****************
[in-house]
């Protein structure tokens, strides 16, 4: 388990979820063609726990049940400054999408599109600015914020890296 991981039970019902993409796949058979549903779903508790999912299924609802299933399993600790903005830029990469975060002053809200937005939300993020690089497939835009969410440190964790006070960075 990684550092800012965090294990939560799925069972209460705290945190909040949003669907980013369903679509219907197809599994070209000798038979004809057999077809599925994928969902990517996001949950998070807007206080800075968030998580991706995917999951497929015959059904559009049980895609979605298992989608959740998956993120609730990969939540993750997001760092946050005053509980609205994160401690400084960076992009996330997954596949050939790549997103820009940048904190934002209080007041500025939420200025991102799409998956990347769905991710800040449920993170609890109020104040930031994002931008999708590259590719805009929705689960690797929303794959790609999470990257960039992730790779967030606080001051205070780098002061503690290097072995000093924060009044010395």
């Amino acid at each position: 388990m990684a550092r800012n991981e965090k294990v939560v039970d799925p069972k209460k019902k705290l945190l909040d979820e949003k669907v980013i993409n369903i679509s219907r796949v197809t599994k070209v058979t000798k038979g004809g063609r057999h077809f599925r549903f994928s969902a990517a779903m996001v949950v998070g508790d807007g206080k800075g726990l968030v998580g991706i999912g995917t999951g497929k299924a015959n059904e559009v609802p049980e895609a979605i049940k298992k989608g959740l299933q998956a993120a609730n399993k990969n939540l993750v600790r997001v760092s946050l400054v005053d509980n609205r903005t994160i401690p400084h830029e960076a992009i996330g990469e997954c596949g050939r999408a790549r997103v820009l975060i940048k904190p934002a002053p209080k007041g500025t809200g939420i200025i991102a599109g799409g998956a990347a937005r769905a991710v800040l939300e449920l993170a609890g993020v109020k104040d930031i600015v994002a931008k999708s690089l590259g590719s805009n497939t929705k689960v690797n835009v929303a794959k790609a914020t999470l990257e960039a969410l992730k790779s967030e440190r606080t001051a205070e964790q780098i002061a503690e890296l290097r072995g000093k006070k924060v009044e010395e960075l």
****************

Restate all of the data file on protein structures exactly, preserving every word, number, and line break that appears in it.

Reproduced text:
[in-house]
């Protein structure tokens, strides 16, 4: 388990979820063609726990049940400054999408599109600015914020890296 991981039970019902993409796949058979549903779903508790999912299924609802299933399993600790903005830029990469975060002053809200937005939300993020690089497939835009969410440190964790006070960075 990684550092800012965090294990939560799925069972209460705290945190909040949003669907980013369903679509219907197809599994070209000798038979004809057999077809599925994928969902990517996001949950998070807007206080800075968030998580991706995917999951497929015959059904559009049980895609979605298992989608959740998956993120609730990969939540993750997001760092946050005053509980609205994160401690400084960076992009996330997954596949050939790549997103820009940048904190934002209080007041500025939420200025991102799409998956990347769905991710800040449920993170609890109020104040930031994002931008999708590259590719805009929705689960690797929303794959790609999470990257960039992730790779967030606080001051205070780098002061503690290097072995000093924060009044010395």
């Amino acid at each position: 388990m990684a550092r800012n991981e965090k294990v939560v039970d799925p069972k209460k019902k705290l945190l909040d979820e949003k669907v980013i993409n369903i679509s219907r796949v197809t599994k070209v058979t000798k038979g004809g063609r057999h077809f599925r549903f994928s969902a990517a779903m996001v949950v998070g508790d807007g206080k800075g726990l968030v998580g991706i999912g995917t999951g497929k299924a015959n059904e559009v609802p049980e895609a979605i049940k298992k989608g959740l299933q998956a993120a609730n399993k990969n939540l993750v600790r997001v760092s946050l400054v005053d509980n609205r903005t994160i401690p400084h830029e960076a992009i996330g990469e997954c596949g050939r999408a790549r997103v820009l975060i940048k904190p934002a002053p209080k007041g500025t809200g939420i200025i991102a599109g799409g998956a990347a937005r769905a991710v800040l939300e449920l993170a609890g993020v109020k104040d930031i600015v994002a931008k999708s690089l590259g590719s805009n497939t929705k689960v690797n835009v929303a794959k790609a914020t999470l990257e960039a969410l992730k790779s967030e440190r606080t001051a205070e964790q780098i002061a503690e890296l290097r072995g000093k006070k924060v009044e010395e960075l």